Know the Signs and What to Do If Someone Has a Severe Allergic ReactionMay 28, 2014
Someone in a restaurant has a severe allergic reaction to something they’ve just eaten and can’t breathe. Would you know what to do? Emergency room physician Dr. Troy Madsen explains the signs and symptoms of severe allergic reactions and lists the steps to take in this potentially life-threatening situation.
Scot: You're at a restaurant, eating. Somebody next to you has a massive allergic reaction to something they ate. What can you do to help them? We'll examine that next on The Scope.
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Scot: Seems like we're more and more aware of food allergies, and some food allergies can be very, very serious, so much so that it closes off your ability to breathe and other symptoms as well. What if you are at dinner and somebody has a food reaction? What should you do? We're with Dr. Troy Madsen, Emergency Room Physician at the University of Utah Hospital. What should you do? What could I, as a bystander, do for that person?
Dr. Troy Madsen: Well, you know, when I think of food allergies or any allergy, I think of them in two different ways. Number one, there are the allergies where people get a rash, and that's one thing. Yeah, you want to treat it.
But number two, there are the allergies that you mention where it's actually affecting a person's ability to breathe, and that's much more concerning. If a person's complaining of their tongue swelling, their throat tightening, their lips tingling, you know, those sorts of things, then I'm more concerned about the airway. So that's much more emergent. In that kind of situation, the number thing is to call 911. You want to get them there. These patients need immediate treatment to treat their allergy.
One thing you can do if you have it available, and I don't know if you would, people have had allergic reactions before and they might have this or someone in the restaurant might have this. But if a person's having a severe allergy, and they are saying, "I am having a lot of trouble breathing," there's something called an EpiPen. This is something where you inject yourself with epinephrine. Sometimes you may have heard it referred to as adrenaline. We're not talking about Pulp Fiction here.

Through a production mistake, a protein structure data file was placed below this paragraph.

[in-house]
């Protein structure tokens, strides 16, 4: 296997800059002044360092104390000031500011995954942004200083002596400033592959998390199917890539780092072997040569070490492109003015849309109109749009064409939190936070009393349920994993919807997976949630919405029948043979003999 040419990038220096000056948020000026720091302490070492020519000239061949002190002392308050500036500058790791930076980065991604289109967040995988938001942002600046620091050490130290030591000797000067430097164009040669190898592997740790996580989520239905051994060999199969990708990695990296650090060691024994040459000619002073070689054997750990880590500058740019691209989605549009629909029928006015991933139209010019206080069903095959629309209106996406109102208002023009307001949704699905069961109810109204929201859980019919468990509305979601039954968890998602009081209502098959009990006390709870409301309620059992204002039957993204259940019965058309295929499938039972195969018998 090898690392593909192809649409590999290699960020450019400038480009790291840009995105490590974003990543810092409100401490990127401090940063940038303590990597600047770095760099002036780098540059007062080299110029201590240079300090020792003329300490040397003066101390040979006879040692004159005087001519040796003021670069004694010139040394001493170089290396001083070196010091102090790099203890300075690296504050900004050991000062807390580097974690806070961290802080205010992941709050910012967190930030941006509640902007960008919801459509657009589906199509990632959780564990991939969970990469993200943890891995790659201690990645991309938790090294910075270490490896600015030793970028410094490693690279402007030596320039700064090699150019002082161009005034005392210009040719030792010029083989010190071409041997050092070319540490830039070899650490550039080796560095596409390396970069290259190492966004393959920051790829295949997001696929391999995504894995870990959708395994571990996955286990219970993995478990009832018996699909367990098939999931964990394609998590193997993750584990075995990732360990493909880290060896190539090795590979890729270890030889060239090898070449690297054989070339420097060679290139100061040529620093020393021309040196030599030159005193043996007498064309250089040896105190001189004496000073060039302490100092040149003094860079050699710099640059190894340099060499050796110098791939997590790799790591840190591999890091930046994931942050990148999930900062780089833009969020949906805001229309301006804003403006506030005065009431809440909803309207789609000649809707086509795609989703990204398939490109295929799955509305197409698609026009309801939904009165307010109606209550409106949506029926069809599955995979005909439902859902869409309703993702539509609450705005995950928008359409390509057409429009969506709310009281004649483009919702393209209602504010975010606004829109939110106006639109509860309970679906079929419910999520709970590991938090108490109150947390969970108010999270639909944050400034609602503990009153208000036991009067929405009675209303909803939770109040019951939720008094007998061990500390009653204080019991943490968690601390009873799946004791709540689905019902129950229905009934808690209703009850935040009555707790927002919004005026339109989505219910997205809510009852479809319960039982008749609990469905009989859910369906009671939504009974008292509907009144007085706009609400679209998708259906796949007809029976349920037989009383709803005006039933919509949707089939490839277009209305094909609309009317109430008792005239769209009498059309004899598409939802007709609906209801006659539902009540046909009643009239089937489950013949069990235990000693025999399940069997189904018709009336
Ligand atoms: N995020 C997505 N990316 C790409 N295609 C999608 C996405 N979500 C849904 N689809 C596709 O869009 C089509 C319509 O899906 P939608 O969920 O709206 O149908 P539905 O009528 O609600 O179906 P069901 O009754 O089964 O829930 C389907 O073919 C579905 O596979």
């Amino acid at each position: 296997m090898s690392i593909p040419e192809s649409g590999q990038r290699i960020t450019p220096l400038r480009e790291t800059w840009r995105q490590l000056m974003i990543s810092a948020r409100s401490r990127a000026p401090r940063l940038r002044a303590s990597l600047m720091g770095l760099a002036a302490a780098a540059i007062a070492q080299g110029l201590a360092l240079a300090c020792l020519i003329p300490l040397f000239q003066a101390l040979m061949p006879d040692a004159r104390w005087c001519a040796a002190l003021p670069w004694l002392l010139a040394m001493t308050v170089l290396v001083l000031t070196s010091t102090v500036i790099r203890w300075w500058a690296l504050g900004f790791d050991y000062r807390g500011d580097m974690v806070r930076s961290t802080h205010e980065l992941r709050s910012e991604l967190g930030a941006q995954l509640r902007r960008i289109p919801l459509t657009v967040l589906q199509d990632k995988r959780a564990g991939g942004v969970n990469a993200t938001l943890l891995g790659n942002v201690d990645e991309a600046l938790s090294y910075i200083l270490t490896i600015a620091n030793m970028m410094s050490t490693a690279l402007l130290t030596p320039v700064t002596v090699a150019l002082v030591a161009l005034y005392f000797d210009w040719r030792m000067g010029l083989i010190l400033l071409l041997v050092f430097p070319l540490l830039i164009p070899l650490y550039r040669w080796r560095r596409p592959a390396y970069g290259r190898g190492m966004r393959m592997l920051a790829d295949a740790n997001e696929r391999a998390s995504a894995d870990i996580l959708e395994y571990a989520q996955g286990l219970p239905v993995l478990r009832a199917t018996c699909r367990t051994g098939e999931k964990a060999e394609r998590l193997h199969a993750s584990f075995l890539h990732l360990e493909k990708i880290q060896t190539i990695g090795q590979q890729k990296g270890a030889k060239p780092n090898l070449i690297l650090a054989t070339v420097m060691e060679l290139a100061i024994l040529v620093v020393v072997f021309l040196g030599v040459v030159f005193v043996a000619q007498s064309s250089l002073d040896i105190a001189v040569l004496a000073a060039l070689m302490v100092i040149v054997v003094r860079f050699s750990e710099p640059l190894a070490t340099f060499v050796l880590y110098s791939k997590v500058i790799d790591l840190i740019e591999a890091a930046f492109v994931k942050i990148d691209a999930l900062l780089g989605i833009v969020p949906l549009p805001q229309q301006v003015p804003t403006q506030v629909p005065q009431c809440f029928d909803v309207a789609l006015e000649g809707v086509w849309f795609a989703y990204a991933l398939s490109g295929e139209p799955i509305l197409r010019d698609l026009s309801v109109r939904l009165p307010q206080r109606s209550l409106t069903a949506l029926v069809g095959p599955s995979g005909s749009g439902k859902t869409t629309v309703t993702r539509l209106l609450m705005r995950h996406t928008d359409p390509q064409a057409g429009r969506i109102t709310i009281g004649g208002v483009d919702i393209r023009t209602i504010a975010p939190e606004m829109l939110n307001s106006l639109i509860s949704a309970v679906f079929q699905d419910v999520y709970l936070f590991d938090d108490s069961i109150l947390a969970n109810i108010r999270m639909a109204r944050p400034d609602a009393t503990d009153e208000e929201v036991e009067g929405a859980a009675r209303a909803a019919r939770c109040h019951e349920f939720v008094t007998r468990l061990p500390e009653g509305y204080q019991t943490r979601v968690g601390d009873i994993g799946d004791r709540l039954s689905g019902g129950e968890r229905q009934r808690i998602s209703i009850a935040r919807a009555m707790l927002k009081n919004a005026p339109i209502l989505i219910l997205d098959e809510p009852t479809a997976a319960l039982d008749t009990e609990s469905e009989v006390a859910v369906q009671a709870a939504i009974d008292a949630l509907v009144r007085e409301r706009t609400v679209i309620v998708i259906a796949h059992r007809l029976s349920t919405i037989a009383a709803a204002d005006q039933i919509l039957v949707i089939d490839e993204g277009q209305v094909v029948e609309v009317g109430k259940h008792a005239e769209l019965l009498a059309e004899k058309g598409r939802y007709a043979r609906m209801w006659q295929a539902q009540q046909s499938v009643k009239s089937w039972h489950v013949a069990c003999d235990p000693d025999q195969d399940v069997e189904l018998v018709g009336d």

Scot: How'd you know what I was thinking?
Dr. Troy Madsen: I knew exactly what you were thinking.
Scot: Sorry. 911 is about as good as I'll be able to get because I can't do that.
Dr. Troy Madsen: Yeah, you're not giving it in the heart either.
Scot: That was hilarious. That's not how you're going to do it.
Dr. Madsen: Okay. But we are talking about an EpiPen or, again, called adrenaline where you're giving that in the thigh. And if a person previously has had severe allergic reactions, they probably have this available. So if you're in a restaurant and this happens to someone, number one, again, get 911. Call 911. But if this person is not breathing or is having a lot of trouble breathing, maybe someone with them knows, "Oh, they always carry this EpiPen," you give that.
Dr. Madsen: You inject that into the thigh. You just hit the thigh with it, and it'll inject it.
Scot: Okay. Is there anything else that I should know? Because my thought process here is, 'If people have one of these severe allergies, likely they know about it and they'll know what to do. And they'll probably be able to take care of what needs to be taken care of. But as a bystander, to ask for an EpiPen, call 911, is that pretty much it?
Dr. Madsen: Well, you know, the other things that we typically do in the ER, if it's more of a mild allergic reaction, we'll give Benadryl. If you were to have some Benadryl, you could give it, but, personally, I wouldn't rush to give it. The reason being is that the EMTs are probably going to be there within five to ten minutes. Benadryl is going to take 30 minutes or more to really have an effect anyway. So I don't know if there's a lot of benefit, especially in someone that has potential airway issues of trying to get them to swallow down some water and take some Benadryl as well.
I think the biggest thing is to get the EMTs there to get them there help they need. If an EpiPen is available, if this person is with someone who knows they have these reactions and hash an EpiPen with them, you absolutely want to administer that because that is going to have the biggest impact, and it's going to have an impact within minutes.
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